The weather has been freaking me out. I sweat from the sun, but then I sweat some more when I pull up the weather calendar online and see all those suns looking back at me, marching in a row across our days.
It's just not normal, and wildly unpredictable stuff makes me nervous.
I really don't think I'm the only one unnerved by the recent streak of good weather. I see other people, sunburned in their tank-tops, a slightly shifty, apprehensive look in their eyes. It is, in fact, an easy way to tell a local from a visitor; a visitor looks at the good weather with the unjaded perspective of someone who does not expect the weather gods to be like a petulant lover who keeps score.
But when I wake up and the sun is out again, my thoughts race from gratefulness for one more day to a feeling of intense obligation and pressure: Is this the last one? Will it be nice again before next summer? I can't waste it on things like grocery shopping (though our refrigerator is looking sparse) or washing dishes (though my kitchen counters are a serious embarrassment and I have to hide the dishes before the ACS guy comes to fix my phone). Finding more time to be outside is really all I am allowed to do by de facto Juneau law.
My daughter, who has lived in Alaska her whole life, gets up each morning and puts on fleece pants and thick socks, topped off by a long sleeved shirt. Each day I send her back to her room saying, "No honey, it's going to be hot today. I know it's not hot now, but you need to dress like its summer." She starts crying, not because she wants so much to wear fleece pants, but because she greets this day just as I do: Completely exhausted.
The end of the school year, paired with this weather, has forced us to use every bit of energy we have on picnics and bike rides and swimming at the glacier and playing in the yard and watering our plot at the community garden.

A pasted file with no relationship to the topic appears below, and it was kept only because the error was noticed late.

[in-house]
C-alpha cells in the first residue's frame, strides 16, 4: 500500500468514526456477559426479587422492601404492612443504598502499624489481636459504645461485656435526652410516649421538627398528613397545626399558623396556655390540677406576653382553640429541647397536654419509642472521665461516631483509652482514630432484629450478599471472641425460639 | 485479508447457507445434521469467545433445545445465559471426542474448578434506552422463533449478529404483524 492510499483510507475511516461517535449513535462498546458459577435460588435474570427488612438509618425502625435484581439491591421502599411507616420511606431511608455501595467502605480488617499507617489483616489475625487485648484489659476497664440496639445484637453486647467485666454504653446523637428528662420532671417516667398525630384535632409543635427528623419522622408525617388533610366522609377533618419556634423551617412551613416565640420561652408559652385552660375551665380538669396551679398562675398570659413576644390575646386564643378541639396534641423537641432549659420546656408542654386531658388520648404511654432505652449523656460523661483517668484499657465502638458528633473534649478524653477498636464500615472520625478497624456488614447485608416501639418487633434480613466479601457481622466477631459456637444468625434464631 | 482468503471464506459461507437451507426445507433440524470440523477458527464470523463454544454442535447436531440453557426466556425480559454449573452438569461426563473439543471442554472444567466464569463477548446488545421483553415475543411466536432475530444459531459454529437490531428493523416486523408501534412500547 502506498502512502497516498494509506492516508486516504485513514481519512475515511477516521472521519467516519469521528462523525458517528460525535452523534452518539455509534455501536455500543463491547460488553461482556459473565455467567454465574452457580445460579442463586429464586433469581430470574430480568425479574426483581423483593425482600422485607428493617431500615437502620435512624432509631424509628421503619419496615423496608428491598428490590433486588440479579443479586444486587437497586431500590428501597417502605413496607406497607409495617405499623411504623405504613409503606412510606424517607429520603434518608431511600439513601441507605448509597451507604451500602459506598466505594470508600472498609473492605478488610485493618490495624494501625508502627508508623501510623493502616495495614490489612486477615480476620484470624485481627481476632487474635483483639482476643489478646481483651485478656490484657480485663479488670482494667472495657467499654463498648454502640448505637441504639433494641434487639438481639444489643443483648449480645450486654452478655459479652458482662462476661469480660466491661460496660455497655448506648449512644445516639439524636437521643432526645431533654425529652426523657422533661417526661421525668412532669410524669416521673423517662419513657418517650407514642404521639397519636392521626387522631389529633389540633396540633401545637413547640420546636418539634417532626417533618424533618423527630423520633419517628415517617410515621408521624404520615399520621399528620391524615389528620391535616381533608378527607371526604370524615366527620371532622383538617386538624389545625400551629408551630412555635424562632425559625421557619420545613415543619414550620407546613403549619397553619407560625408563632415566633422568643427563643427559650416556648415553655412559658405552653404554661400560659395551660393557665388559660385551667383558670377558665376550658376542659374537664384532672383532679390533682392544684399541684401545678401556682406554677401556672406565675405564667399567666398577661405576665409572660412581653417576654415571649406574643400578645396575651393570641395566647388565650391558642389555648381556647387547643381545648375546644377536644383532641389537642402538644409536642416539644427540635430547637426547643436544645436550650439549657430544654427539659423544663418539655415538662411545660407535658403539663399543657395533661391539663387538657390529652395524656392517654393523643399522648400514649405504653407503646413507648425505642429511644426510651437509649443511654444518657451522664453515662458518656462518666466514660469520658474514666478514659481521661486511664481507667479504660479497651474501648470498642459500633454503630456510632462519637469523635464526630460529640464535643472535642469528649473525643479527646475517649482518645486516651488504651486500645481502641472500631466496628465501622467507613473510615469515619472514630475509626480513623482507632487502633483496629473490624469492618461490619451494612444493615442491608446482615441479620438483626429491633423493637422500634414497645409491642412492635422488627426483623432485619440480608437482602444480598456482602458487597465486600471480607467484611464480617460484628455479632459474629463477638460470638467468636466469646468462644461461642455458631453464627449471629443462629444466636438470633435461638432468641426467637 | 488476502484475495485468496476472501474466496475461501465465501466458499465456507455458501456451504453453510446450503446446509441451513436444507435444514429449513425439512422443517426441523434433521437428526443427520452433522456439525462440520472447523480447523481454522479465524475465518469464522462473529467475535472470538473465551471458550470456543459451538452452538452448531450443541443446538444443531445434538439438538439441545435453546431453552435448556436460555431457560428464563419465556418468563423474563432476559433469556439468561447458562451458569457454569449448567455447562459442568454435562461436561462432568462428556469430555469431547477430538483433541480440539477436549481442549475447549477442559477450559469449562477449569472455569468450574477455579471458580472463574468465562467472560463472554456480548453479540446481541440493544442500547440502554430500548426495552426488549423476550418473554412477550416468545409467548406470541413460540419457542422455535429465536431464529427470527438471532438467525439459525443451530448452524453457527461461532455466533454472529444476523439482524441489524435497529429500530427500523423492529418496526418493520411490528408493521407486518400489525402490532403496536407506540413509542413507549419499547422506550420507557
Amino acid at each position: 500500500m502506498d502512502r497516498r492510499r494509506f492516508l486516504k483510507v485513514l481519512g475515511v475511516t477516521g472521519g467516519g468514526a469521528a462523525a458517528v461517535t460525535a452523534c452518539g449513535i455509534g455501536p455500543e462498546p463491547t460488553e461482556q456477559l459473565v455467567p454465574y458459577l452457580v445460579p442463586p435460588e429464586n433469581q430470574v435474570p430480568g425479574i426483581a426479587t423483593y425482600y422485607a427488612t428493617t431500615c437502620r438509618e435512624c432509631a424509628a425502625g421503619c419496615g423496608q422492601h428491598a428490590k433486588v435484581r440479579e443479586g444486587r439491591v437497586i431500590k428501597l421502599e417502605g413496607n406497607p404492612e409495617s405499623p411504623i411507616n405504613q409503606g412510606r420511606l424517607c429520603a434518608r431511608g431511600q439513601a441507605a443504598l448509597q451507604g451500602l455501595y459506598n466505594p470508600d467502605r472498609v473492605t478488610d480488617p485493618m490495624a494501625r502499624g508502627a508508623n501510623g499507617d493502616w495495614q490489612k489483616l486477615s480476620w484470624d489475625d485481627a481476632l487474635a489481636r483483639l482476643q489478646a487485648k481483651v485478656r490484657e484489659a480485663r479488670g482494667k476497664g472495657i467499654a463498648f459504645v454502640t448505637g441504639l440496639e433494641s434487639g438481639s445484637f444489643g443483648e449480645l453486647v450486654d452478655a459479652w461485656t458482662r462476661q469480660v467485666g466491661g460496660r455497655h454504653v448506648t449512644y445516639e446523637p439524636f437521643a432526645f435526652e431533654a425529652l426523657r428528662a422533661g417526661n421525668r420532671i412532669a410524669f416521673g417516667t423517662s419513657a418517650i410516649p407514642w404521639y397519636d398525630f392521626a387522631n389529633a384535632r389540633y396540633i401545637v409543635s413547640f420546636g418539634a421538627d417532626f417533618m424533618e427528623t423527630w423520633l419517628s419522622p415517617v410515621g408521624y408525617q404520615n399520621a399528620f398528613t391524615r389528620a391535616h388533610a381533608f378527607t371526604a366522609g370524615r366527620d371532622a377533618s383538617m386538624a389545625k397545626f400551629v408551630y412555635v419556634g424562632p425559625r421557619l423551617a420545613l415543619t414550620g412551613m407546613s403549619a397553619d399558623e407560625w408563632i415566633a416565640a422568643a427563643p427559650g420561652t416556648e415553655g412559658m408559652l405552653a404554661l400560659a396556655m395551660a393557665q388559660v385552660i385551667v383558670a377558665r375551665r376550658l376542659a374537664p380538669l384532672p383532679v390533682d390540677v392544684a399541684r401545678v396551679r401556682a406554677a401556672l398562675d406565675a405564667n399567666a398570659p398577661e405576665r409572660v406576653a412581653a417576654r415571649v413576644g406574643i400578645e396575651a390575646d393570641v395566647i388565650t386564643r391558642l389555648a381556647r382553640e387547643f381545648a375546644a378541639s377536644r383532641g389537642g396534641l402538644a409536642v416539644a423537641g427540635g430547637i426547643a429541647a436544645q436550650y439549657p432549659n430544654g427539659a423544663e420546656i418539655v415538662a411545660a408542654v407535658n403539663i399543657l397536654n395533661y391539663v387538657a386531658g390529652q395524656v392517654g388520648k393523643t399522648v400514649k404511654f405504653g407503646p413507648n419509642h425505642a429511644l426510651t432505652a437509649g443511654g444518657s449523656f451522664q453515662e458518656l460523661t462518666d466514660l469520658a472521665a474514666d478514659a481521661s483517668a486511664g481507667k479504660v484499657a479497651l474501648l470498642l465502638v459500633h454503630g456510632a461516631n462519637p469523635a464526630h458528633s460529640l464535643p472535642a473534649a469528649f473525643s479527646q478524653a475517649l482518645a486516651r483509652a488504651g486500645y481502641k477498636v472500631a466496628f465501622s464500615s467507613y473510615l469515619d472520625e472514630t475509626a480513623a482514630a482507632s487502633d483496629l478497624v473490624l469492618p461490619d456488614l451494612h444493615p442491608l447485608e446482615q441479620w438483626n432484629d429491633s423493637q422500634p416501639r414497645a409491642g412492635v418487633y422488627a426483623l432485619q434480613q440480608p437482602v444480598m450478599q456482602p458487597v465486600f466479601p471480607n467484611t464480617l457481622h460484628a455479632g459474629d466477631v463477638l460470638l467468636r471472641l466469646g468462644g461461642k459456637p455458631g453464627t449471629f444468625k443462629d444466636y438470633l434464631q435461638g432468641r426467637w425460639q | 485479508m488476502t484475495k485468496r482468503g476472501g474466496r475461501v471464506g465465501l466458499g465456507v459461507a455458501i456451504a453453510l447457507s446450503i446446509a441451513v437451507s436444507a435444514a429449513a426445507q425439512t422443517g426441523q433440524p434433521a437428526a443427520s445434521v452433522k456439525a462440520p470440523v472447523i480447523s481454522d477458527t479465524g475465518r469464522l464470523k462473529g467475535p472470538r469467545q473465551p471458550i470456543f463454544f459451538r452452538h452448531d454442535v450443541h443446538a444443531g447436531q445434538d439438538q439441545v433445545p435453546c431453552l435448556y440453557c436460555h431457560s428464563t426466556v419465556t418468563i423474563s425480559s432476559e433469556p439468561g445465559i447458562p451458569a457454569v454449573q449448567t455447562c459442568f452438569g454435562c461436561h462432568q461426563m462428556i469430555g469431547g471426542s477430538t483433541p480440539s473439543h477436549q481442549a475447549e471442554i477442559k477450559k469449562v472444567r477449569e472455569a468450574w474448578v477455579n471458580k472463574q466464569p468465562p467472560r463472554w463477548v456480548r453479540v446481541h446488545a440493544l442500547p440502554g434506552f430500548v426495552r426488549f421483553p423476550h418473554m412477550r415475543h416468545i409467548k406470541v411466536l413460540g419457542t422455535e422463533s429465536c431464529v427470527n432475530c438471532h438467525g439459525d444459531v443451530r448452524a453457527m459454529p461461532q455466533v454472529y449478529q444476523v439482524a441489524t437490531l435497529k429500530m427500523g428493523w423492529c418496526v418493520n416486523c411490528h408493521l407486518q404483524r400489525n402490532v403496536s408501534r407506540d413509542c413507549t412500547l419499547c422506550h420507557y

A few days ago, on a school field trip to the park, my daughter got a scrape and started to howl. Though she bathed the night before, she was so dirty that the tears made little muddy puddles on her cheeks. She told me later that when she got the scrape, she was already considering crying because she was too hot.
Yesterday, while I was mowing my yard, my daughter ran up to me. Again she was filthy, but here after more than a week of sun, she has finally dressed herself almost appropriately (shorts, with a black long-sleeved shirt). She was flushed, as she almost always is these days and her knees are bruised and scraped. Her hands are clutched tightly together, and she peels them apart to show me a moth she had caught between them.
It is a small, dusty moth, but to her it is beautiful, just as she is to me. For the first time, this tiny moment in her childhood reminds me of my own. Of long hours of random play outside. Of playing with the hose. Of being able to sit in the shade and still feel warm. Of bare feet hitting the warm floor on their way out the door onto the crisp grass. Of not taking a raincoat along "just in case."
She is not worried about tomorrow's weather, or next week or even November. It is summer, even if it is too short to learn how to dress for it. And right now the yard is full of those little moths, so she might as well catch them.
Marie Ryan McMillan is a parent and teacher in Juneau.
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